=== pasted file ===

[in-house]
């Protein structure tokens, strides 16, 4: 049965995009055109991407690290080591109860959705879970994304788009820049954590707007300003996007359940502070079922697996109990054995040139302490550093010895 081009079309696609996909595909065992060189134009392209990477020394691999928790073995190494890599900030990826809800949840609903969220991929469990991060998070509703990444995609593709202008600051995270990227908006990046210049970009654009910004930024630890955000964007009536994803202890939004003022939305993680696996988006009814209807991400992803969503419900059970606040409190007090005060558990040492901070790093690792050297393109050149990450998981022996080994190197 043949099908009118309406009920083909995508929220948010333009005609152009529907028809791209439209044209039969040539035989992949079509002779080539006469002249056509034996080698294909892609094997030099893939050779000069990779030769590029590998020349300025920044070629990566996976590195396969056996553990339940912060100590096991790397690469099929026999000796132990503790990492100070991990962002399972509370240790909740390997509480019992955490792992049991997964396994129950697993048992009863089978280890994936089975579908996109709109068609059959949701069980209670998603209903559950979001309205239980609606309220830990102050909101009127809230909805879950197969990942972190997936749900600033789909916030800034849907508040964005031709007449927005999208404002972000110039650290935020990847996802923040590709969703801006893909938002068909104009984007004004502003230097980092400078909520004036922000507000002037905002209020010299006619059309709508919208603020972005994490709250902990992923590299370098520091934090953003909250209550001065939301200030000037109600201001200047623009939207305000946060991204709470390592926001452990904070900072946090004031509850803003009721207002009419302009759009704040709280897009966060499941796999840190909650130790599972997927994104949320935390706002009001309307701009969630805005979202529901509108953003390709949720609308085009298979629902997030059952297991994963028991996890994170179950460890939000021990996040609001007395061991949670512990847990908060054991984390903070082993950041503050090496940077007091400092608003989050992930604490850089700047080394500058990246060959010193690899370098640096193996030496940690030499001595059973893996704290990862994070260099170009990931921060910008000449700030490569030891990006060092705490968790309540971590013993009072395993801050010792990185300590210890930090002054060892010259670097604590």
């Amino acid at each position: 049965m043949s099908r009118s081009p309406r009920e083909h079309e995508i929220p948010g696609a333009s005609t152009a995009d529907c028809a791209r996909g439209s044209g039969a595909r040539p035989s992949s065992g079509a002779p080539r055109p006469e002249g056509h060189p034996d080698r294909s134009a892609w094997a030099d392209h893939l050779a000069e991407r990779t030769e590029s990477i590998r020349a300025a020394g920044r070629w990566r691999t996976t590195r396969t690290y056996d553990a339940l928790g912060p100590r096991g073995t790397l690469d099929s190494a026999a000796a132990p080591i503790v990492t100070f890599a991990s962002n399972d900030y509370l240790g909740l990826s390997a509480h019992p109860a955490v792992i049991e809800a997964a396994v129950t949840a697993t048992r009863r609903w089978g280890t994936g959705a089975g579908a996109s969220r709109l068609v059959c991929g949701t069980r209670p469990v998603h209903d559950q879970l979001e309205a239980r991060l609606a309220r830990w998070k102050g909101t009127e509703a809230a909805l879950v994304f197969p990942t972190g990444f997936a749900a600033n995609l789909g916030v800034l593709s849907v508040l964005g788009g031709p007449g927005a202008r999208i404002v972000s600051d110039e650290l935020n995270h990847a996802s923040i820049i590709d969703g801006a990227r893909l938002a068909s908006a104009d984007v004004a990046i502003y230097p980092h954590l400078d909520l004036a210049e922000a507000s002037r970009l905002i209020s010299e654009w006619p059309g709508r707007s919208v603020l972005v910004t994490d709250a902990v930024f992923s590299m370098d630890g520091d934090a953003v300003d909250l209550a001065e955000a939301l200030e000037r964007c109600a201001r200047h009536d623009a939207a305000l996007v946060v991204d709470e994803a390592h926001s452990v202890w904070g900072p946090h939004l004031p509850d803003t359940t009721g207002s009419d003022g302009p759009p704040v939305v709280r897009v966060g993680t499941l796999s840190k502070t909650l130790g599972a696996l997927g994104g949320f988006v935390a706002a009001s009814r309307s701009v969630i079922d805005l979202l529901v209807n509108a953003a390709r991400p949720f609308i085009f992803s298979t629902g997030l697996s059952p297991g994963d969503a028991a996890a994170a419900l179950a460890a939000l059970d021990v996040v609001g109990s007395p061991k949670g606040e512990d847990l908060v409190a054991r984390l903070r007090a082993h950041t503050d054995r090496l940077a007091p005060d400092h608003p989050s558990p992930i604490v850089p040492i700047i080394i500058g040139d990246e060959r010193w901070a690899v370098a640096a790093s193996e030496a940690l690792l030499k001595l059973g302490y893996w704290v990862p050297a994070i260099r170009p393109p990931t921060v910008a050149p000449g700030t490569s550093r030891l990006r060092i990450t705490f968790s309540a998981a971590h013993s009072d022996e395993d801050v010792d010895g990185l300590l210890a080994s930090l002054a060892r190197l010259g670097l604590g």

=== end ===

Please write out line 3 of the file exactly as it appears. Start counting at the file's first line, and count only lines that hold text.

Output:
């Amino acid at each position: 049965m043949s099908r009118s081009p309406r009920e083909h079309e995508i929220p948010g696609a333009s005609t152009a995009d529907c028809a791209r996909g439209s044209g039969a595909r040539p035989s992949s065992g079509a002779p080539r055109p006469e002249g056509h060189p034996d080698r294909s134009a892609w094997a030099d392209h893939l050779a000069e991407r990779t030769e590029s990477i590998r020349a300025a020394g920044r070629w990566r691999t996976t590195r396969t690290y056996d553990a339940l928790g912060p100590r096991g073995t790397l690469d099929s190494a026999a000796a132990p080591i503790v990492t100070f890599a991990s962002n399972d900030y509370l240790g909740l990826s390997a509480h019992p109860a955490v792992i049991e809800a997964a396994v129950t949840a697993t048992r009863r609903w089978g280890t994936g959705a089975g579908a996109s969220r709109l068609v059959c991929g949701t069980r209670p469990v998603h209903d559950q879970l979001e309205a239980r991060l609606a309220r830990w998070k102050g909101t009127e509703a809230a909805l879950v994304f197969p990942t972190g990444f997936a749900a600033n995609l789909g916030v800034l593709s849907v508040l964005g788009g031709p007449g927005a202008r999208i404002v972000s600051d110039e650290l935020n995270h990847a996802s923040i820049i590709d969703g801006a990227r893909l938002a068909s908006a104009d984007v004004a990046i502003y230097p980092h954590l400078d909520l004036a210049e922000a507000s002037r970009l905002i209020s010299e654009w006619p059309g709508r707007s919208v603020l972005v910004t994490d709250a902990v930024f992923s590299m370098d630890g520091d934090a953003v300003d909250l209550a001065e955000a939301l200030e000037r964007c109600a201001r200047h009536d623009a939207a305000l996007v946060v991204d709470e994803a390592h926001s452990v202890w904070g900072p946090h939004l004031p509850d803003t359940t009721g207002s009419d003022g302009p759009p704040v939305v709280r897009v966060g993680t499941l796999s840190k502070t909650l130790g599972a696996l997927g994104g949320f988006v935390a706002a009001s009814r309307s701009v969630i079922d805005l979202l529901v209807n509108a953003a390709r991400p949720f609308i085009f992803s298979t629902g997030l697996s059952p297991g994963d969503a028991a996890a994170a419900l179950a460890a939000l059970d021990v996040v609001g109990s007395p061991k949670g606040e512990d847990l908060v409190a054991r984390l903070r007090a082993h950041t503050d054995r090496l940077a007091p005060d400092h608003p989050s558990p992930i604490v850089p040492i700047i080394i500058g040139d990246e060959r010193w901070a690899v370098a640096a790093s193996e030496a940690l690792l030499k001595l059973g302490y893996w704290v990862p050297a994070i260099r170009p393109p990931t921060v910008a050149p000449g700030t490569s550093r030891l990006r060092i990450t705490f968790s309540a998981a971590h013993s009072d022996e395993d801050v010792d010895g990185l300590l210890a080994s930090l002054a060892r190197l010259g670097l604590g």